Majority of Polish coal import comes from Russia (average of 59% of total coal import between 2004 and 2013), which since 2004 is running a policy of aggressive, increased export to European countries. During the financial crisis of 2008-2011, Russia was afraid of lower coal demand in western European countries and decided to direct as many cargos with coal to Poland as possible.
The key importers are Polish trading subsidiaries of major Russian coal producers: SUEK and KTK. In 2011, both these companies had 38% of share in total Polish coal import. Other important coal exporters to Poland are Czech Republic (18%), United States (13%), Ukraine (3%), Kazakhstan and Colombia (each one accounting for 2%).
Because of proximity of main Polish suppliers, most of the transports are send using rail. The main rail terminals are located in Kuźnica, Terespol and Braniewo. Sea freight accounts for less than 1/4 of total Polish coal import. The most advanced investments for trade in bulk commodities were made in Port of Gdańsk, but so far Port of Świnoujście is still the leader in receiving coal cargos. Figures bellow shows the structure of logistic dimension of Polish coal import between 2004 and 2013.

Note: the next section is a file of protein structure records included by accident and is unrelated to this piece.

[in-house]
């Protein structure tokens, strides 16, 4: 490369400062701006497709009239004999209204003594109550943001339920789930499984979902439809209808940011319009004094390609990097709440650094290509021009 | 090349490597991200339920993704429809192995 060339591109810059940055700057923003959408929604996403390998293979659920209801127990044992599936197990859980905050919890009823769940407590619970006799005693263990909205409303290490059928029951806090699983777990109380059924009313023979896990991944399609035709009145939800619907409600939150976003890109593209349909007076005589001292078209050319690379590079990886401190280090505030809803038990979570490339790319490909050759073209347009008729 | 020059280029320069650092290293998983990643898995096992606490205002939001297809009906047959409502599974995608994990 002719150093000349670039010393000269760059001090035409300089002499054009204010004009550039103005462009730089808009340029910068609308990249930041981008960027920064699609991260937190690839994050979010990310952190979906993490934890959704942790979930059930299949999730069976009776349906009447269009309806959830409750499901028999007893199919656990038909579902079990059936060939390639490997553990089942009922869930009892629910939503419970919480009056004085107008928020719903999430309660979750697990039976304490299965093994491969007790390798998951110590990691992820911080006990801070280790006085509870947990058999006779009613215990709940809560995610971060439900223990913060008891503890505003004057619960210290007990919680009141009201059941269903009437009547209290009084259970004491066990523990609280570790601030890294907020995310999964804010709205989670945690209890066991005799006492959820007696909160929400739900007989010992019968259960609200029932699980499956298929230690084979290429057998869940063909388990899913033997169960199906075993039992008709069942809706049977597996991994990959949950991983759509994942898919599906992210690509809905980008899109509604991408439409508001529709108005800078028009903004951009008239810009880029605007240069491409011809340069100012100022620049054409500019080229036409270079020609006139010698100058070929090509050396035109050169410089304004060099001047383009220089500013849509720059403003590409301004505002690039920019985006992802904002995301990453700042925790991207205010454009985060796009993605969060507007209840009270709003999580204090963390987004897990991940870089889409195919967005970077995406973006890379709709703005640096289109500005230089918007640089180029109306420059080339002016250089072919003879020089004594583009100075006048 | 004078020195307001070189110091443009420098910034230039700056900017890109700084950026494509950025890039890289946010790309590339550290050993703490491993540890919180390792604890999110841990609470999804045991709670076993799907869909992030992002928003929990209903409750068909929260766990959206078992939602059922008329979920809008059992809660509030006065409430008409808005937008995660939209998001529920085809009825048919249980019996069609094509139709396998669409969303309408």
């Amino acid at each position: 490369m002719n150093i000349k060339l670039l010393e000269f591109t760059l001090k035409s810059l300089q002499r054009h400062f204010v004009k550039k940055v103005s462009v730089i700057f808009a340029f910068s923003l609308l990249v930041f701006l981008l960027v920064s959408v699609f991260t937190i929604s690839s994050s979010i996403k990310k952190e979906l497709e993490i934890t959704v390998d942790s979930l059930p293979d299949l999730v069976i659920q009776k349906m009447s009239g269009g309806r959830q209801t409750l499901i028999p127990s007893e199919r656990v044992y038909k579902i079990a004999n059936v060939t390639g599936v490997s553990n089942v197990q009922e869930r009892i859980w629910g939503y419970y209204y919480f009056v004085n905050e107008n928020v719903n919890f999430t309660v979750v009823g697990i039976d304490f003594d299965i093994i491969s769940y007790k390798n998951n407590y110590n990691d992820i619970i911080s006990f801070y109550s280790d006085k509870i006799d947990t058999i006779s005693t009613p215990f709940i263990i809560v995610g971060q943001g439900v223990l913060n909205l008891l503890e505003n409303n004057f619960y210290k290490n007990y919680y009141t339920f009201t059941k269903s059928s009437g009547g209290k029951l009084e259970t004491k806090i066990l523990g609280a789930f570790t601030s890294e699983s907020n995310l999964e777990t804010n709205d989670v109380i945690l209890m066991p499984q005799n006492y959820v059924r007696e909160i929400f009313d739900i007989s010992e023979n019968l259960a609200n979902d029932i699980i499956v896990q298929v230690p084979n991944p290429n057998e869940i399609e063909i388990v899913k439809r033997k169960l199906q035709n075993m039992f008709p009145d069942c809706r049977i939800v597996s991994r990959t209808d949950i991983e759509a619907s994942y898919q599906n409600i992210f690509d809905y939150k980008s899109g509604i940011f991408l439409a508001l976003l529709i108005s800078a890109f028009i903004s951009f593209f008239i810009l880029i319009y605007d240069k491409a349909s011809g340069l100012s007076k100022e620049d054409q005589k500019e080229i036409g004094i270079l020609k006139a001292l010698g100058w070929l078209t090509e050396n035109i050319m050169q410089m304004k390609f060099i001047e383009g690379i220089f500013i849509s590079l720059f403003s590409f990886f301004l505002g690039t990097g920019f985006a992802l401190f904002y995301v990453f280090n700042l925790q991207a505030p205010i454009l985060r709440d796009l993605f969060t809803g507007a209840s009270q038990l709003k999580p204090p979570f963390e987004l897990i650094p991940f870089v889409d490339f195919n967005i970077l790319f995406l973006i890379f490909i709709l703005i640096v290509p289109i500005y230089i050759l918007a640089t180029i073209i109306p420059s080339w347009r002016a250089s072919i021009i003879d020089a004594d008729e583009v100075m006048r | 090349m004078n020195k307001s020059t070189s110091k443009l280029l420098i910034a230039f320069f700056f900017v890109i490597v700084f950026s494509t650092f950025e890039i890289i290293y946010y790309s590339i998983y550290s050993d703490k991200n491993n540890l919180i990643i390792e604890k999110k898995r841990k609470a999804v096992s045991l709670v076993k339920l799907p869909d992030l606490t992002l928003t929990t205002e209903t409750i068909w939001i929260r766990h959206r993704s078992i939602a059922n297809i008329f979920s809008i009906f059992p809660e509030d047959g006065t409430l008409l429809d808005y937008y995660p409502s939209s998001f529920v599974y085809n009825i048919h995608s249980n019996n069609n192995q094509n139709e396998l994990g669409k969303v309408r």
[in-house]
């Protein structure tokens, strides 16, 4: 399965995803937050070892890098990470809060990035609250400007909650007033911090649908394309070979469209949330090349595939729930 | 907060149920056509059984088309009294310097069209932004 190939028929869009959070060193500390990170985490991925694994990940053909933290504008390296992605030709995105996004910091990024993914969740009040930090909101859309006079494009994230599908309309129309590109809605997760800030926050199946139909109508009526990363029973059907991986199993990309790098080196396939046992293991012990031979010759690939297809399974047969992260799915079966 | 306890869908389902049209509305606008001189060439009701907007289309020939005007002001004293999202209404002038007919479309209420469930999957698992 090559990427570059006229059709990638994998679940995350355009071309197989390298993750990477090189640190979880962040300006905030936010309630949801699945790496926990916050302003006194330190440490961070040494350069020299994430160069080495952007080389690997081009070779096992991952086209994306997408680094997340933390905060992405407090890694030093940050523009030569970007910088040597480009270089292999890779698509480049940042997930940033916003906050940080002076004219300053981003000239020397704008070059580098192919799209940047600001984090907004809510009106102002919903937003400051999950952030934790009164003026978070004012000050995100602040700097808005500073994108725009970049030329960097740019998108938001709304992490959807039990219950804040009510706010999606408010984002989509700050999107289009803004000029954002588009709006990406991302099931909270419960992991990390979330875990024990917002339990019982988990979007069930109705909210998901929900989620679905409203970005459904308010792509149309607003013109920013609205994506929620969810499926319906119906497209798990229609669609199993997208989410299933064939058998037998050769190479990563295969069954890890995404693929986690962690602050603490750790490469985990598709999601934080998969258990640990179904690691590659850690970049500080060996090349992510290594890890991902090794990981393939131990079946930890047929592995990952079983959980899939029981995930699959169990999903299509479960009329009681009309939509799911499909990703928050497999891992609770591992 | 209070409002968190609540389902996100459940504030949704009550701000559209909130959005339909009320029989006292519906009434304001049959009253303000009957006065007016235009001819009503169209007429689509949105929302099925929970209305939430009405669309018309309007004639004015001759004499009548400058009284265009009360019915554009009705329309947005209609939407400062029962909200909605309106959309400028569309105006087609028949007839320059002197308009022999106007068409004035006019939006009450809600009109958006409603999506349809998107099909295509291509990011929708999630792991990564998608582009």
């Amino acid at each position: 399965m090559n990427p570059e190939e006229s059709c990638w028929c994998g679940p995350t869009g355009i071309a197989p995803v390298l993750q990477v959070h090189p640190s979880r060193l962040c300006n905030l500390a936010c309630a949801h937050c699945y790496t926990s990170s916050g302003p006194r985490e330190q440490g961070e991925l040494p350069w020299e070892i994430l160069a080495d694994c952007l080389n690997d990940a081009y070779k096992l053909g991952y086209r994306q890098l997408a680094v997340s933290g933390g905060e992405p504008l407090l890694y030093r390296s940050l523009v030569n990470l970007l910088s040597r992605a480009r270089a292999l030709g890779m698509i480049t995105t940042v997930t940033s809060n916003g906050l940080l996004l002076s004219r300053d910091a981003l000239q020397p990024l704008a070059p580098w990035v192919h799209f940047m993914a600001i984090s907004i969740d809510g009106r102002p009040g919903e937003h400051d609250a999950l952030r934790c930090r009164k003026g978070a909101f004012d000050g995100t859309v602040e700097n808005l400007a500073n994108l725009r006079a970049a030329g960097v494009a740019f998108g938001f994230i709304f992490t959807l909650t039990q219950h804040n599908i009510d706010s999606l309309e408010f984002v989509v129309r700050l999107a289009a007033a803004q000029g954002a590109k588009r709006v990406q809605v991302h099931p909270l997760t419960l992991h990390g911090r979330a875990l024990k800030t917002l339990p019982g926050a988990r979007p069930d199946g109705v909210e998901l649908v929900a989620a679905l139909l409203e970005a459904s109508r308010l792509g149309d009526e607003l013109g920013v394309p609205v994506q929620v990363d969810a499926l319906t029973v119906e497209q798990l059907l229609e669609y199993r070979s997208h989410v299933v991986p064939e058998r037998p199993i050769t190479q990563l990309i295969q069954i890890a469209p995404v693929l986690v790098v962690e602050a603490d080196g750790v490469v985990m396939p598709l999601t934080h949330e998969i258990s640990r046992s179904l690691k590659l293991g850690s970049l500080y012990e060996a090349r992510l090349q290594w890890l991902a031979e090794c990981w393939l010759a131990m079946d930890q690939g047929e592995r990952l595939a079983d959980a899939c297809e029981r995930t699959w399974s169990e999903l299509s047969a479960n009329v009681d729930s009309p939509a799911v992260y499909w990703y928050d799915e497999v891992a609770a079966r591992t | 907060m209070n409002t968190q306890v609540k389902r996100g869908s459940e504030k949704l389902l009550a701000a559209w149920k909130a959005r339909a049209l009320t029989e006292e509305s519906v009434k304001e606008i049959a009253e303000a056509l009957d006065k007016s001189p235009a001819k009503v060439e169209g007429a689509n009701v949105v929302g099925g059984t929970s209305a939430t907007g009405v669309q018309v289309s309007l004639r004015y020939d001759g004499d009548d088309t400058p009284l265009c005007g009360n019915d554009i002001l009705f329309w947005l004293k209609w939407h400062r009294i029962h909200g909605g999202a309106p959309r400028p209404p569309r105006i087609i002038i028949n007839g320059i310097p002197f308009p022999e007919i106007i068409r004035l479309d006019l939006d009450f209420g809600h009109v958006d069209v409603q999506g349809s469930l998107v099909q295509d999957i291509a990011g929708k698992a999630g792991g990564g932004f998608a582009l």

Nearly half of the consumers of imported coal are retail customers. Although average prices are at the similar level (depending on the region – much cheaper in northeastern Poland), Russian coal is of better quality (lower ash and sulphur content). When it comes to industrial consumers (buying mostly coal of size 0-50 mm) prices are relatively lower, which makes Russian coal very competitive, especially in northern and northeastern Poland, where freight cost has a significant impact on price (large distance from Silesian and Lublin regions).